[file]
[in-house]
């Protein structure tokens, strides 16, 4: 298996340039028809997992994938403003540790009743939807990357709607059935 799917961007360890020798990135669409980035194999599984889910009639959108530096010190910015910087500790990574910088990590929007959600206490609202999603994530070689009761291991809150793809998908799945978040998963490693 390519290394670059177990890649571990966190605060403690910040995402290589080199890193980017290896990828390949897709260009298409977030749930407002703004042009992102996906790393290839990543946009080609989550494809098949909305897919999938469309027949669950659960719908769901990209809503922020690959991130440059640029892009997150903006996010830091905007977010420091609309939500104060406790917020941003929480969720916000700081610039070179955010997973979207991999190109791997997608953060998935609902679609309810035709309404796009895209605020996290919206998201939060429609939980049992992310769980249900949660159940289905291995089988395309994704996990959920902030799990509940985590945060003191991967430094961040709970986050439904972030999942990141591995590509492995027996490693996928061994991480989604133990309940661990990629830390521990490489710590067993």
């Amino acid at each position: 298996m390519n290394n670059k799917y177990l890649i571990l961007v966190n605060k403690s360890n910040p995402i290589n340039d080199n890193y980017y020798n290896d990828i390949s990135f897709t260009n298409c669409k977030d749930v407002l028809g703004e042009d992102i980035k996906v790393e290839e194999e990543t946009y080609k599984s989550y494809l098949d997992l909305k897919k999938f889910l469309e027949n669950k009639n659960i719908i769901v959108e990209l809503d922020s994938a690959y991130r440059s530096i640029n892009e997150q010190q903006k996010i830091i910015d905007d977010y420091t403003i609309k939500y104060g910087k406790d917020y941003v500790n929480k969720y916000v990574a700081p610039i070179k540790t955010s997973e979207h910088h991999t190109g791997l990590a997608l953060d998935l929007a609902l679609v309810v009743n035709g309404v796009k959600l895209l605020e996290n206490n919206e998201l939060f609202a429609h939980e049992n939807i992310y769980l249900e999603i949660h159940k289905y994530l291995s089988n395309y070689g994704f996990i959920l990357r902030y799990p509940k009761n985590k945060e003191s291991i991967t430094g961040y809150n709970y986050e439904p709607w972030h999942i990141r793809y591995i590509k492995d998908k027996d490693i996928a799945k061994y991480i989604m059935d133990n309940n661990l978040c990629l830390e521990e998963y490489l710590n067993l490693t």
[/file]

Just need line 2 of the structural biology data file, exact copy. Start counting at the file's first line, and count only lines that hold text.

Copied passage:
């Protein structure tokens, strides 16, 4: 298996340039028809997992994938403003540790009743939807990357709607059935 799917961007360890020798990135669409980035194999599984889910009639959108530096010190910015910087500790990574910088990590929007959600206490609202999603994530070689009761291991809150793809998908799945978040998963490693 390519290394670059177990890649571990966190605060403690910040995402290589080199890193980017290896990828390949897709260009298409977030749930407002703004042009992102996906790393290839990543946009080609989550494809098949909305897919999938469309027949669950659960719908769901990209809503922020690959991130440059640029892009997150903006996010830091905007977010420091609309939500104060406790917020941003929480969720916000700081610039070179955010997973979207991999190109791997997608953060998935609902679609309810035709309404796009895209605020996290919206998201939060429609939980049992992310769980249900949660159940289905291995089988395309994704996990959920902030799990509940985590945060003191991967430094961040709970986050439904972030999942990141591995590509492995027996490693996928061994991480989604133990309940661990990629830390521990490489710590067993």